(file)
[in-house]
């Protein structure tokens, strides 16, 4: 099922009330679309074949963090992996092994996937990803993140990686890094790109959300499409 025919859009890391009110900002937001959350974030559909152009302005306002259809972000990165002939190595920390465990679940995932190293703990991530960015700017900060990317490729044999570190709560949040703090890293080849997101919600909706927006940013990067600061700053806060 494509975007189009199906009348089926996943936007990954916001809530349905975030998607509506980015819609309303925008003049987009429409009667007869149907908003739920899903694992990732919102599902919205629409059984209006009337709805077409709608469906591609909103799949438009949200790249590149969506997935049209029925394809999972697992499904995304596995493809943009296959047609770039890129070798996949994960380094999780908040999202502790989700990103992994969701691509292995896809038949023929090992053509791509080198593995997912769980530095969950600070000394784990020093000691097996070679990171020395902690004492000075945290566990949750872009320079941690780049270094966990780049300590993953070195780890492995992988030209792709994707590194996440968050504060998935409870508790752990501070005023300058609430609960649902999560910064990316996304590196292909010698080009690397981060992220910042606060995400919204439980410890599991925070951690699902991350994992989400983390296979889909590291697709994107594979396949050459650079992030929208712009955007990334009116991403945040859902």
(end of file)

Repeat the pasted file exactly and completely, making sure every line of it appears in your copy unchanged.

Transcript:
[in-house]
């Protein structure tokens, strides 16, 4: 099922009330679309074949963090992996092994996937990803993140990686890094790109959300499409 025919859009890391009110900002937001959350974030559909152009302005306002259809972000990165002939190595920390465990679940995932190293703990991530960015700017900060990317490729044999570190709560949040703090890293080849997101919600909706927006940013990067600061700053806060 494509975007189009199906009348089926996943936007990954916001809530349905975030998607509506980015819609309303925008003049987009429409009667007869149907908003739920899903694992990732919102599902919205629409059984209006009337709805077409709608469906591609909103799949438009949200790249590149969506997935049209029925394809999972697992499904995304596995493809943009296959047609770039890129070798996949994960380094999780908040999202502790989700990103992994969701691509292995896809038949023929090992053509791509080198593995997912769980530095969950600070000394784990020093000691097996070679990171020395902690004492000075945290566990949750872009320079941690780049270094966990780049300590993953070195780890492995992988030209792709994707590194996440968050504060998935409870508790752990501070005023300058609430609960649902999560910064990316996304590196292909010698080009690397981060992220910042606060995400919204439980410890599991925070951690699902991350994992989400983390296979889909590291697709994107594979396949050459650079992030929208712009955007990334009116991403945040859902």